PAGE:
3. Make use of ranges
While specificity is valuable on a resume, sometimes you won't always have access to precise numbers. Whether the lack of precision is because you do not have the data you need to give an exact number or because there was variance in the underlying data, a range is an effective way to communicate the data without being overly specific. For example, a personal trainer may describe their work at a prior gym by saying they served 15 to 20 clients every week in order to give an impression of their client load while acknowledging it could vary from week to week.
4. Focus on key metrics
Providing numbers helps to make your claims less ambiguous, but they are most effective when used to focus on key metrics that appeal to hiring professionals, such as:
Money: Financial numbers are essential for any successful company, and that means they are always a valuable addition on your resume. If you can demonstrate improved financial performance, such as citing an increase in sales or net profits, you should do so by including the specific dollar amount you have generated.
People: Depending on the position you are applying for, you can quantify everything from the number of clients you had to the size of the staff working under you.
Time: Experience is highly valued in the professional world, so you should always use specific numbers when possible to demonstrate the length of your professional experience.
Rankings: Many industries make use of ranks, and you should include them in your resume if possible. For example, a search engine optimization professional could include that they helped improve a client from the fourth page of search results to the top-ranking position for targeted keywords.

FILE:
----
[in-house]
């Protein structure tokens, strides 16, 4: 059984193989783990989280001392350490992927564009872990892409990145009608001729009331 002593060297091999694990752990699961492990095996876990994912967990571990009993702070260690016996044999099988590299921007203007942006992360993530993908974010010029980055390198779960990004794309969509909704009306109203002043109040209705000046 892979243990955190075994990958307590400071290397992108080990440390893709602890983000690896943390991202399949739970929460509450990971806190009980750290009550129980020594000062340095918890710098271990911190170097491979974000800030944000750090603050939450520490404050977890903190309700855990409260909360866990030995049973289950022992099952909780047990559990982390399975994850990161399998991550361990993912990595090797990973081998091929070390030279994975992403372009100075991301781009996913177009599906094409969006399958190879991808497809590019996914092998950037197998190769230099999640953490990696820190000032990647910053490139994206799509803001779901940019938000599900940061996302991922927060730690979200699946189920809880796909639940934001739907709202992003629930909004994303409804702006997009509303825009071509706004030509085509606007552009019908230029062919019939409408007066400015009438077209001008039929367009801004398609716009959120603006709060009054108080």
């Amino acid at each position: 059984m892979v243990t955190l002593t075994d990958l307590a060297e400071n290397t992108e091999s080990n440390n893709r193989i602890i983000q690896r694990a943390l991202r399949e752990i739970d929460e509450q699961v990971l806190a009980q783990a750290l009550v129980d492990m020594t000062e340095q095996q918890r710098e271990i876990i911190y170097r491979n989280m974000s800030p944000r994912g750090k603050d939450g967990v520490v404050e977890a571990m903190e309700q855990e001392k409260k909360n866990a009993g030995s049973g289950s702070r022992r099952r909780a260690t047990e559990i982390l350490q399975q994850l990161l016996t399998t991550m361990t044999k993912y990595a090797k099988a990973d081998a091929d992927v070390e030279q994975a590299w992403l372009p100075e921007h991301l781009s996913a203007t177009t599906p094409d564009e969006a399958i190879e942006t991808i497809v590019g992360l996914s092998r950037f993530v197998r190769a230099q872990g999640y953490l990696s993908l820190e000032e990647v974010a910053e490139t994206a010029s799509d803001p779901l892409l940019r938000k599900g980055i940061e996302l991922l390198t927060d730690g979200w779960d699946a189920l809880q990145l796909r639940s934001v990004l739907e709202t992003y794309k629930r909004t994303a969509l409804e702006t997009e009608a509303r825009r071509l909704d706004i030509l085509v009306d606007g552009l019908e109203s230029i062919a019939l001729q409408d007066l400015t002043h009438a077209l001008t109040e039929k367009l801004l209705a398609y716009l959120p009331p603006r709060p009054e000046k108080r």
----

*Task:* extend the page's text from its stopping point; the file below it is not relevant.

5. Double-check your work
When including quantities on your resume, double-check that they are correct before you send your resume out to employers. It's important to present the most accurate information possible to remain honest during the hiring process.
Examples of quantifying resume accomplishments
Using numbers on your resume is an effective technique across a broad range of industries and careers. These examples can help show you how to quantify a resume no matter what your chosen career is:
Example 1: Education
Unquantified: Helped students to improve their standardized testing scores in order to raise their college application prospects.
*Quantified: Developed and implemented an AP Calculus curriculum that resulted in a 4.3 average on AP testing and a 92% success rate.*
Example 2: Human resources
Unquantified: Coordinated payroll, benefits and conflict resolution for a large staff while maintaining high company morale.
*Quantified: Oversaw human resources staff of seven employees serving an office of 450 staff members, maintaining strong staff relationships to aid in retention and production.*
Example 3: Management
Unquantified: Created policies to improve staff performance across all divisions, resulting in increased profits from year to year.
*Quantified: Led a staff of 20 employees with innovative policies that yielded a 27% increase in profits from the previous calendar year.*
Example 4: Marketing professional
Unquantified: Developed an online marketing platform to improve organic search traffic results and increase client acquisition numbers.
*Quantified: Developed an innovative online marketing platform that produced top-three results on all targeted keywords, yielding a 48% increase in organic search traffic and $17,000 of increased sales.*
Example 5: Sales associate
Unquantified: Created bonds with clients to develop lasting relationships, resulting in significant sales performances in every quarter.
*Quantified: Developed strong bonds with clients resulting in long-lasting relationships and the title of #1 Sales Associate in the Northeast and #3 Sales Associate Nationwide.*